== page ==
This, in no way, veers away from the romantic element of Titanic. In fact it is meant to highlight it. What made Jack and Rose’s love so great and genuine was the fact that it was the only thing they had left when all was to come to an end. Love, and nothing but love, dictated the course of their actions in those final moments. It conquered their primal instinct to survive. This highlights the message of the film: The ability to love is the apex of human nature. As the alleged greatest feat of humanity catastrophically sank to the bottom of the ocean, the only people to survive were the ones saved by their loved ones and by complete strangers. Love for family, love for friends, and love for humanity in general — displayed by the men who sacrificed themselves to save the women and children. It was this love that salvaged those passengers. It was the only thing that endured, amidst the tragedy. It was the unsinkable one.

titanic lifeboat

Of course the question that should now be asked is, how about those passengers that survived by taking care of themselves, even at the cost of other lives? Can it be argued that it was a love for self or love for life in general that was the driving force behind that? I would like to think it was survival instinct that moved passengers like Cal Hockley — his decision to initially pass off the chance at riding the lifeboat to chase after Rose was motivated by the desire to secure his wife not out of love, but as a piece of property no different from the Heart of the Ocean he possessed. Survival instinct, cannot be said to be a love for life simply because there are people who have ceased to find any wonder in their lives that don’t commit suicide. It is simply human nature, the most basic element of it, in contrast to love, as the apex. It is human to want to survive, only in terms of our shared nature with other animals. Survival instincts are nothing unique, something even the simplest of insects have. That is not to pass judgment on the passengers aboard the Titanic who struggled desperately for their lives. They were no lesser than the those who chose to die defiantly — like the gentlemen who dressed in their finest suits in preparation for their imminent death. What Titanic, in fact, did there was to display the complexity of human nature through the different and opposite responses of the passengers facing their demise. The theme of the film examined these diverse responses and unearthed the driving forces behind them. Its message simply was that love was the superior driving force because it perpetually lived on. The characters who safely got off the ship through their survival instincts — like Cal Hockley and Rose’s mother — eventually encountered overwhelming misery. Cal, after several years. committed suicide, and we can only presume what happened to Rose’s mother . We never hear of her after the sinking. In any case, her story was not deemed important enough to be discussed in the film.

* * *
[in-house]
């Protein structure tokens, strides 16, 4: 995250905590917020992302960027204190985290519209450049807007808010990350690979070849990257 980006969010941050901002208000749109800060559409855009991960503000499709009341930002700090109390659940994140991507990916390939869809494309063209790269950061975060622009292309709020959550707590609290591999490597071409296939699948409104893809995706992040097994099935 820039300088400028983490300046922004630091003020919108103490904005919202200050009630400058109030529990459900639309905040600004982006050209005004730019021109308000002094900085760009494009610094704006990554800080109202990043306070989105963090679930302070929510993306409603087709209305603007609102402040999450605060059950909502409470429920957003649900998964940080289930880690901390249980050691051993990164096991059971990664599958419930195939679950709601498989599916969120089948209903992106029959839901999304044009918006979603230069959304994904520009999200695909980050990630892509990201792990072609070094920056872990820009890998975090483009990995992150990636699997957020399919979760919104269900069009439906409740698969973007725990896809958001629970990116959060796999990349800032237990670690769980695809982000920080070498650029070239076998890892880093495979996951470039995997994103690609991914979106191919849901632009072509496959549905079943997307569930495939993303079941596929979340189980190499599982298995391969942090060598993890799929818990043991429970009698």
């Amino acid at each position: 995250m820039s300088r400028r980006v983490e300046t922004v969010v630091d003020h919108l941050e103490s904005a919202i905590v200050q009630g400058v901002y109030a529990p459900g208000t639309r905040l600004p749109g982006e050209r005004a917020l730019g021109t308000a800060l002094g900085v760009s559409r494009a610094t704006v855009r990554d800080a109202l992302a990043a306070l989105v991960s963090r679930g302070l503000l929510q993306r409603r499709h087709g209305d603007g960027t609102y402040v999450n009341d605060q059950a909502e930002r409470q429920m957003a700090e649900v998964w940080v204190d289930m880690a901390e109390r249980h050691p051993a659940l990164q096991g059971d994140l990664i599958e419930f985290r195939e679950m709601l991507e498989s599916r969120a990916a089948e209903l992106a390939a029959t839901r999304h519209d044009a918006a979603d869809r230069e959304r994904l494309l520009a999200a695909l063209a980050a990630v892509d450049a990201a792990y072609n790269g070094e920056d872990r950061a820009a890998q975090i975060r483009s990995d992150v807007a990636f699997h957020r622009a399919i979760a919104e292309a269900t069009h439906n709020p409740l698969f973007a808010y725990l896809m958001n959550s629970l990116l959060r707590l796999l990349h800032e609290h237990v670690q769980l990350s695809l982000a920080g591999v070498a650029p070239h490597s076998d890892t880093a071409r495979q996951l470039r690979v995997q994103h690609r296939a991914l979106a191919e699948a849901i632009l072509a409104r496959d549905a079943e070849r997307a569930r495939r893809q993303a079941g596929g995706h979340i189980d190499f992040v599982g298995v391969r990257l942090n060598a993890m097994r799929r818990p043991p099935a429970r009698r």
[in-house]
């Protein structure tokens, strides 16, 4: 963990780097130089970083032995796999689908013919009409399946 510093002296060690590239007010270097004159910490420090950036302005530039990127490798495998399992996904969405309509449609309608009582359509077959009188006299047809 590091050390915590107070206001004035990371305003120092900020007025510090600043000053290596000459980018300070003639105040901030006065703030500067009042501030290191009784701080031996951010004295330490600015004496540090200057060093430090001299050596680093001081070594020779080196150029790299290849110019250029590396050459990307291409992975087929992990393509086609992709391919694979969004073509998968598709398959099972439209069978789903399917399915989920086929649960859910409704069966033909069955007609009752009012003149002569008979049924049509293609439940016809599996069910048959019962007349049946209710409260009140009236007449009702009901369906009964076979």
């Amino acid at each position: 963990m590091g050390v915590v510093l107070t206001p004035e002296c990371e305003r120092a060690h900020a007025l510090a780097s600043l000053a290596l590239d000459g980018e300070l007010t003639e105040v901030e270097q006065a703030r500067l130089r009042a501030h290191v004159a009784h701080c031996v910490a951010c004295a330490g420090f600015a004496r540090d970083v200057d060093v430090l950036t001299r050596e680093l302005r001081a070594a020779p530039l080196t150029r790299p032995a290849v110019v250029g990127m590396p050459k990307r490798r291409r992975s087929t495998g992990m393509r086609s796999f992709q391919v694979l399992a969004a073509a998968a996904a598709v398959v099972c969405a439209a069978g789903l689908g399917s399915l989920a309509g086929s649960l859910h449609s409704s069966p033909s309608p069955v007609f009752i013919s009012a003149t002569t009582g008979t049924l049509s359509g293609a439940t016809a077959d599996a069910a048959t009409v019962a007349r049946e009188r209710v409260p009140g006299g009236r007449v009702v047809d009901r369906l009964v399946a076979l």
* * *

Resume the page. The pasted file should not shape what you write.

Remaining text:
It is safe to say that Titanic honored the lasting power of love through Rose’s memories. The film was not simply a typical love story with shallow romantic elements. It tackled the depths of love as the only part of human nature that transcends itself, immortalized long after physical demise, like Jack’s brief few days of love treasured by Rose 84 years later. Their love was bigger than the biggest ship there ever was. Unsinkable by any force of nature.

As Jack and Rose were floating in the icy cold depths of the Atlantic, he confessed that winning the ticket to Titanic was the best thing that happened to him because he was able to meet her. This drove the film’s message home. Their love was more important than the tragedy that befell them. The Titanic sinking was not the final word. As Rose remarked after the incident, “a woman’s heart is an ocean full of deep secrets.” At the end of the film, we are not reminded of how the waters came to destroy the giant ship, but how a love as deep, and vast, and intimate as an ocean full of secrets came to conquer the tragedy of it all.